Several species of slugs wreak havoc on violas. These nocturnal pests leave a slimy trail behind as they work their way towards viola plants during the night. As they feed, they leave behind smooth-edged holes in the flowers and leaves of violas and closely-related pansies.
The heat is a signal to the plant that it is time to start a new generation, so it goes into overdrive to produce seeds instead of blossoms. If the pansies are planted at the wrong time for your zone, a likely reason for the Read more
Evidence from pollen and ovule number suggests that the species is facultative autogamy. Pollinators were indispensable for pollination of viola, but pollination in viola was done by a different mechanism from the typical insect-mediated pollination that sticky pollen grains adhere to the exposed stigmas.
A study which amended soil with coffee grounds, in both pots and in the ground, tested five horticultural plants (broccoli, leek, radish, viola and sunflower). They found that coffee grounds stunted plant growth, including the growth of weeds. Similar results have been found by others.
Native to Mexico. Viola -- I let violas self-sow wherever they like. They don't disturb the vegetables, and the edible flowers make nice cake decorations. Attracts a variety of small beneficial insects in the cool weather of early spring and autumn when there are few Read more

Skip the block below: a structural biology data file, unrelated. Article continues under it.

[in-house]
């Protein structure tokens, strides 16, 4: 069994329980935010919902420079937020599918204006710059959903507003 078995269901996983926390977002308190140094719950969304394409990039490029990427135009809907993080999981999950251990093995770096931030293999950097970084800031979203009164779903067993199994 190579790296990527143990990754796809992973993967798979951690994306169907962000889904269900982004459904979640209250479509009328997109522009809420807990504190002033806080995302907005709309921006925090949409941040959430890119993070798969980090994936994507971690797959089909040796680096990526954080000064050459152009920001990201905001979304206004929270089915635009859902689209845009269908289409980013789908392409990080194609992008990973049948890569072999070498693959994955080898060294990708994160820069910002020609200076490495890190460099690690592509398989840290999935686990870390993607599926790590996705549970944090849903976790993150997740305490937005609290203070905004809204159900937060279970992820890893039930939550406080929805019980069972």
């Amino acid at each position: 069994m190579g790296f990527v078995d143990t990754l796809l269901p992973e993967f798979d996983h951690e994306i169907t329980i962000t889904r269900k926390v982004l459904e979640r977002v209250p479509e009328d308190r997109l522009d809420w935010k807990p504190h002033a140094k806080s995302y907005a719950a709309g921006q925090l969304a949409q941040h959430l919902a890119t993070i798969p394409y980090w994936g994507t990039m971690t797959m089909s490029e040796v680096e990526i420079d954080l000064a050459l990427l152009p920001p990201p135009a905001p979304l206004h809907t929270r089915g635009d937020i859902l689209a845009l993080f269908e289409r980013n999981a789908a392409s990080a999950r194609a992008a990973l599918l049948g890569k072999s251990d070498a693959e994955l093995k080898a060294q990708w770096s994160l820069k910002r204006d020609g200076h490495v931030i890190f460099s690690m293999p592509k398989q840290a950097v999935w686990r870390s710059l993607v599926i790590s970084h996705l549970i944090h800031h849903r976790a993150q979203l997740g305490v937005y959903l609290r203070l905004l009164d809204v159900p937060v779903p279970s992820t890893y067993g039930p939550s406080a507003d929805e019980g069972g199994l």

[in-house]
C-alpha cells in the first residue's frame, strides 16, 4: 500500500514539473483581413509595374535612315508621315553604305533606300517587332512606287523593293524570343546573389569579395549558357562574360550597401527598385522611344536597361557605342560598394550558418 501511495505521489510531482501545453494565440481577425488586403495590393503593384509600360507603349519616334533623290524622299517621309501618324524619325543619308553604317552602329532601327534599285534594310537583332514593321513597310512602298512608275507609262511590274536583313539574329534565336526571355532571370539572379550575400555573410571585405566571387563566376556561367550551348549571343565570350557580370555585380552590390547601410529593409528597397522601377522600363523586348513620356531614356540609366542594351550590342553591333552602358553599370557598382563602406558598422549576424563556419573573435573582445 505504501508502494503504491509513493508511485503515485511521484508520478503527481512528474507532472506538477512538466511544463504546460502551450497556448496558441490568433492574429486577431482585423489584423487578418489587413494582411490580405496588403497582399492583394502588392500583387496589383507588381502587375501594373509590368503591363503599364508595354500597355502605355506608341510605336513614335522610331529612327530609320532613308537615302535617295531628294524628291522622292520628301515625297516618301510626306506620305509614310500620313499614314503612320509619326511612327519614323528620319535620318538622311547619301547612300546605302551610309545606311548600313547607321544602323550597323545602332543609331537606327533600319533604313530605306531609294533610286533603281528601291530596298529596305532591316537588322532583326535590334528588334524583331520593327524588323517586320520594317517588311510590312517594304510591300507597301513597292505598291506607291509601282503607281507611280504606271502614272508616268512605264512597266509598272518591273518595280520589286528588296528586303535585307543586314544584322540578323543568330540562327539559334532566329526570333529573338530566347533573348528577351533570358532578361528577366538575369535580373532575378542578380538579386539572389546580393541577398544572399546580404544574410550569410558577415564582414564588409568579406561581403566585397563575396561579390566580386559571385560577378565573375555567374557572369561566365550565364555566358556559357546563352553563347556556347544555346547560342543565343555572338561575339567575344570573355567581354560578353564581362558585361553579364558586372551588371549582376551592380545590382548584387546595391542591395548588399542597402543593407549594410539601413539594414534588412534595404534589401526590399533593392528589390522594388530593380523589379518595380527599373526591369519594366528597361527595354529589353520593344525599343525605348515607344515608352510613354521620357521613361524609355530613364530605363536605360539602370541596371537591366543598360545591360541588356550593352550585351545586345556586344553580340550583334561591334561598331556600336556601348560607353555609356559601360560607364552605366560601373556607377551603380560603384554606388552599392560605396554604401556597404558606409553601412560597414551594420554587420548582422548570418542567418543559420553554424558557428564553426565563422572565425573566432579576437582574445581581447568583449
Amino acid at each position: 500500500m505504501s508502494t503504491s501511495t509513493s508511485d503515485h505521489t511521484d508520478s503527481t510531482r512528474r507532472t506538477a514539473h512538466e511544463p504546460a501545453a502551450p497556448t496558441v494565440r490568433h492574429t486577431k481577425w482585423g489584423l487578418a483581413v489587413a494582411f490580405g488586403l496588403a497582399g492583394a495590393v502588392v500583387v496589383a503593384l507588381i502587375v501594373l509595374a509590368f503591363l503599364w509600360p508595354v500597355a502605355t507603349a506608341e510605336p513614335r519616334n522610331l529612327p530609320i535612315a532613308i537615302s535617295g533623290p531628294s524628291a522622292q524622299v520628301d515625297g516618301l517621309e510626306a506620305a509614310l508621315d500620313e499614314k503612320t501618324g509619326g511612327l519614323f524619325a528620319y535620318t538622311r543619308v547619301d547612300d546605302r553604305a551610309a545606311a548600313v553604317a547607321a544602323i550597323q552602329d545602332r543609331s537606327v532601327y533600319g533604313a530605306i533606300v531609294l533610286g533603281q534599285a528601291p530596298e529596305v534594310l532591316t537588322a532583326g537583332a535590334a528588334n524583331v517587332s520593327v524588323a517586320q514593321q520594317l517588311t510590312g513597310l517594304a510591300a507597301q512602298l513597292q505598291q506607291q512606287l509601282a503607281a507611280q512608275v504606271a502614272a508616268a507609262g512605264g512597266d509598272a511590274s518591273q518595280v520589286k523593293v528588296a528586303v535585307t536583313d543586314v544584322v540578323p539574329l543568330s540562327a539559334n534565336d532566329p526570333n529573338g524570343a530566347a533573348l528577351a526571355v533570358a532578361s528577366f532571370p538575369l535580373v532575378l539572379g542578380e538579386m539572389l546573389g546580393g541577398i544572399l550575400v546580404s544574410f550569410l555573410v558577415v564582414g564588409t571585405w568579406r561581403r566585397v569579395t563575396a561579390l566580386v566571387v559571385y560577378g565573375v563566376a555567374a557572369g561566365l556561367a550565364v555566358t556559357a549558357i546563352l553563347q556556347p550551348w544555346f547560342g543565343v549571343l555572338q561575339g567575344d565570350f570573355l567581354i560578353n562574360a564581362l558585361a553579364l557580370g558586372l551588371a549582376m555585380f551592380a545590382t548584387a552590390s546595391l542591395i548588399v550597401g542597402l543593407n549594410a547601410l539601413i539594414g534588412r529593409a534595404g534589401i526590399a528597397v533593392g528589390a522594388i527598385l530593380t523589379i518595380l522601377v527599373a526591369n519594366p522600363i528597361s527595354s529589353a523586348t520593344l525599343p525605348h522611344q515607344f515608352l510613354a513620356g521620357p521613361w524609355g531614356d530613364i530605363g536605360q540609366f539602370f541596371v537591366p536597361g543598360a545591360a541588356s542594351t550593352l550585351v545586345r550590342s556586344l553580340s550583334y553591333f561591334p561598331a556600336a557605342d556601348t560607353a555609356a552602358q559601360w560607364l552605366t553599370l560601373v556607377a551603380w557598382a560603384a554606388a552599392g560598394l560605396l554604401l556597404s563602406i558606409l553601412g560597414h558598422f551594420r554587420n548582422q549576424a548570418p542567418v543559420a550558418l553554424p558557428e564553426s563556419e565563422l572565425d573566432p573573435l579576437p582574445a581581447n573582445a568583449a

They are easy to care for. Plant them, water them, add a little fertilizer in early spring, and you've cared for your pansies and violas. It's that easy. If you want them to be beautiful through winter, it is best to mulch around them to Read more
Are violas annual or perennial? Violas are perennial, but die out in the heat of summer. Many people grow them as annuals, replacing them every year. You can grow them for spring bloom or fall bloom or both, if you can keep them alive during Read more
Our favorite part about violas (and the only reason we grow them ourselves) is that they're edible! Both the leaves and flowers can be added to salads for pops of color and flavor, or used as delicate garnishes on almost any type of dish.
Powdery mildew, Sphaerotheca White, powdery spots or patches develop on leaves and occasionally on petioles. Symptoms often first appear on the upper surfaces of the leaves and are usually most pronounced during hot, humid weather.
Slugs and snails are members of the mollusk family that eat pansies blossoms and buds. These nocturnal pests can leave large holes in the leaves and flowers of a pansy. Finding silvery mucus trails around the pansies will confirm that slugs and snails are feeding Read more
While it is not the most popular among string instruments, aside from helping you improve your musical intelligence, violas bring a lot of other benefits that is good for the brain. A viola produces a warmer sound compared to the violin but has almost the Read more